Supporting Students Through Art and Community


Creating Supportive Space for Students

If you ask long-time artist, arts educator, and Delta House Founder Shirley Whitesides how she's moving through the challenges of COVID as she welcomes students each day into the learning pod she's fostering in partnership with Asheville City Schools, she will smile and warmly tell you that she's more energized than ever. Despite being high-risk for the infectious disease given her age and health conditions, Mrs. Whitesides says waking up at 5:30 a.m. to create the space for students to safely gather and create connections in their learning, with one another, and through music and art is also what keeps her body moving and mind strong through this challenging time. 

Founded in 1983 by Whitesides and fellow Delta Sigma Theta sorority members, Delta House serves as a space to enhance the lives of under-privileged youth by strengthening their cultural awareness, education, and health within a diverse population of their peers. United Way of Asheville and Buncombe County has been a long-time supporter of their critical and inspiring work with local students, offering support through our partnership in Community Schools as well as our annual Holiday Book Drive.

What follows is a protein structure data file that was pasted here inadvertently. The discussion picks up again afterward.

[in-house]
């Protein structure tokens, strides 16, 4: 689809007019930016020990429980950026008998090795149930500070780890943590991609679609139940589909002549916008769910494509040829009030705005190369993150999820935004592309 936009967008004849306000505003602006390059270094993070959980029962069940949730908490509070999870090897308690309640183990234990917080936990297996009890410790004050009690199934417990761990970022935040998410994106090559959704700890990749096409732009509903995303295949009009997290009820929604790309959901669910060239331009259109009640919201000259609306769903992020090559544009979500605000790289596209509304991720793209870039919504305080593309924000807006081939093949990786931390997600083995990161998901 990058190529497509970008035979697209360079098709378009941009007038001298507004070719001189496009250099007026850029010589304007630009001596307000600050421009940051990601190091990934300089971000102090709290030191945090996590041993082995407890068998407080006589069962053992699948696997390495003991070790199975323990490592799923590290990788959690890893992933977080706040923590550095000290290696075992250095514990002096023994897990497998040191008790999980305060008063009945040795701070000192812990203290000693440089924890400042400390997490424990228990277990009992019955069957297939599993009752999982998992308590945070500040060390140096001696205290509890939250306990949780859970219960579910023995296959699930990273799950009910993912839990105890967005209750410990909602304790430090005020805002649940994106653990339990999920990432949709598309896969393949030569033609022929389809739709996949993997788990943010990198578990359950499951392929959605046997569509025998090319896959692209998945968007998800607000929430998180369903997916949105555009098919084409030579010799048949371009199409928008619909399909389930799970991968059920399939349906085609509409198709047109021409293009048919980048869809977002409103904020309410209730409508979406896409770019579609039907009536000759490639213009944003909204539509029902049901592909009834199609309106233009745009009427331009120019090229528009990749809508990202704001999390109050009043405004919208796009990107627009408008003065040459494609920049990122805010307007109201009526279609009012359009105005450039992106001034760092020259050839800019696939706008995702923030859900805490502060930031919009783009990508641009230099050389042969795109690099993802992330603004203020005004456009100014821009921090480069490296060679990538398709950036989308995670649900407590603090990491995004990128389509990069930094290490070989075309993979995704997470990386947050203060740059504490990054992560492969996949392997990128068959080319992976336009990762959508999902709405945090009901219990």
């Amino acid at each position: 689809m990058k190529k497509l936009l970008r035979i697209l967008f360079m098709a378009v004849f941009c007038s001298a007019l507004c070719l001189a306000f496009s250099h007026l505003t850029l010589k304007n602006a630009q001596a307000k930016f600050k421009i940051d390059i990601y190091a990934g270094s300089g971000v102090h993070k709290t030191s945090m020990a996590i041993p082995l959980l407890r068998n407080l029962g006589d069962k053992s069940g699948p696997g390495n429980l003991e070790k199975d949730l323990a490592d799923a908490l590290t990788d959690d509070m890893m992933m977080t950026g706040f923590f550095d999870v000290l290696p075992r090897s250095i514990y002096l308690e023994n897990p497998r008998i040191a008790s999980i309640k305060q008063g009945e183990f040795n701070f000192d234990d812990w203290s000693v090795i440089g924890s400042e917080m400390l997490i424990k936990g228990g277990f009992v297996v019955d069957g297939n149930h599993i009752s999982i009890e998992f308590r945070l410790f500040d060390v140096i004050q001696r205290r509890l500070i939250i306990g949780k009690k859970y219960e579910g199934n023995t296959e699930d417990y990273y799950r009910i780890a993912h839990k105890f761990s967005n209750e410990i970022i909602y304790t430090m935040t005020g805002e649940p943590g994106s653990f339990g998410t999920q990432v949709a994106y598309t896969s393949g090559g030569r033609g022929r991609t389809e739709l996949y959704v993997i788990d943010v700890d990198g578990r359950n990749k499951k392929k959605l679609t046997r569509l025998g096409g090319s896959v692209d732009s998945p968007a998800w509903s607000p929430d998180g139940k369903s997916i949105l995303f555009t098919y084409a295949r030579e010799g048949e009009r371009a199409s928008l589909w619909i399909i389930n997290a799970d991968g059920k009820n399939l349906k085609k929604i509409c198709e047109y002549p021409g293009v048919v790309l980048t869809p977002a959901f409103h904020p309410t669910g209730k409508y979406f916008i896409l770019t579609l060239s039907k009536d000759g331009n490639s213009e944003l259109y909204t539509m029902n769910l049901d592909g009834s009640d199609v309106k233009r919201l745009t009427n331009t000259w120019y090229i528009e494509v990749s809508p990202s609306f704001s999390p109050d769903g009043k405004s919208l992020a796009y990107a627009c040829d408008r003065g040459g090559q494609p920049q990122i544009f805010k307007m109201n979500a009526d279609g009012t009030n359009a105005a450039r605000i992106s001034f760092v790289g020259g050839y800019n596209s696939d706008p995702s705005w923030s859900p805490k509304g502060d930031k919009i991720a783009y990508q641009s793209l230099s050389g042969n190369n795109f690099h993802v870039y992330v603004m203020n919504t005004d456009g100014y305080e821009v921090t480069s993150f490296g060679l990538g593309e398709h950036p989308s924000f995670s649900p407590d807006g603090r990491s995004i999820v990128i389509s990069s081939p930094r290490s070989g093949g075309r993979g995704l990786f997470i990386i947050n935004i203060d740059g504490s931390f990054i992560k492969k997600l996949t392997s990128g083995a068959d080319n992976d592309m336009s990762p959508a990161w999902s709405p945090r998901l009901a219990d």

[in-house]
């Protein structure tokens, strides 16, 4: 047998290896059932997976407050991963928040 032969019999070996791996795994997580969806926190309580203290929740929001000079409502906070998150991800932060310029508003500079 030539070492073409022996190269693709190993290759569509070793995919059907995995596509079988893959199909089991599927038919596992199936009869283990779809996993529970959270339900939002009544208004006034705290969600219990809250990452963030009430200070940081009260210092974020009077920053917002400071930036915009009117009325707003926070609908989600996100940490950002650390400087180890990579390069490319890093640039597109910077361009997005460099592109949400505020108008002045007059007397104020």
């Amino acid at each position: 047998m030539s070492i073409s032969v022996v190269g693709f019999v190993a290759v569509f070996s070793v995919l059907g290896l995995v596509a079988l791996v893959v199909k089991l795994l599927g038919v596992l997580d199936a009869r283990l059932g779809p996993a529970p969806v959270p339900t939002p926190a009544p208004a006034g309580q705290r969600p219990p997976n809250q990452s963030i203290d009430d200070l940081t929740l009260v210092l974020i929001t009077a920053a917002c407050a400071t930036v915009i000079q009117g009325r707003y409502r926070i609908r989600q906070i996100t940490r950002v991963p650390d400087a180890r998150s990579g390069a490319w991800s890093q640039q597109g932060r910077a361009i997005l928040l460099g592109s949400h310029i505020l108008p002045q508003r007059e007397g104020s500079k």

Creating Community Connections

Many local partnerships come together to support Delta House students. Our organization is one and the funding received through our community helps serve their incredible work, including through our annual Holiday Book Drive. Mrs. Whitesides said the students were recently doing an activity where they were asked to list five things they like to do. As they shared aloud, she noticed reading was missing from their lists and asked the students why. They told her if they had books they could relate to from their culture, they would read more.

"So that's why being able to share some of the books collected from the drive is very good for them," she said. "As we continue to diversify and learn about different cultures, we'll all have better relationships and learn how to hold respect for one another, learn teamwork, and build self esteem."


Experimenting to Find Their Own Way

In her earlier years teaching arts education at Hill Street under Arthur Edington as her Principal, whom the Edington Center is now named after, Mrs. Whitesides said she discovered the connections students found as they experimented in the arts. "We didn't have much-- crayons, pencils, and yarn-- yet I worked to make sure they arrived to a colorful classroom where they were encouraged to find their own way."

Her Delta House LEEAP, Learning Through Expanded Academics and the Arts, shows this work in action, where community teachers come in and help introduce and foster new arts forms with the students. Their Delta House Jazz Band is one extension of this work, allowing students the space to learn New Orleans style jazz, work together creatively, and create music that they share in the community. "Many of our students have IEPs and social/emotional learning needs, so the arts are an incredible part of supporting them."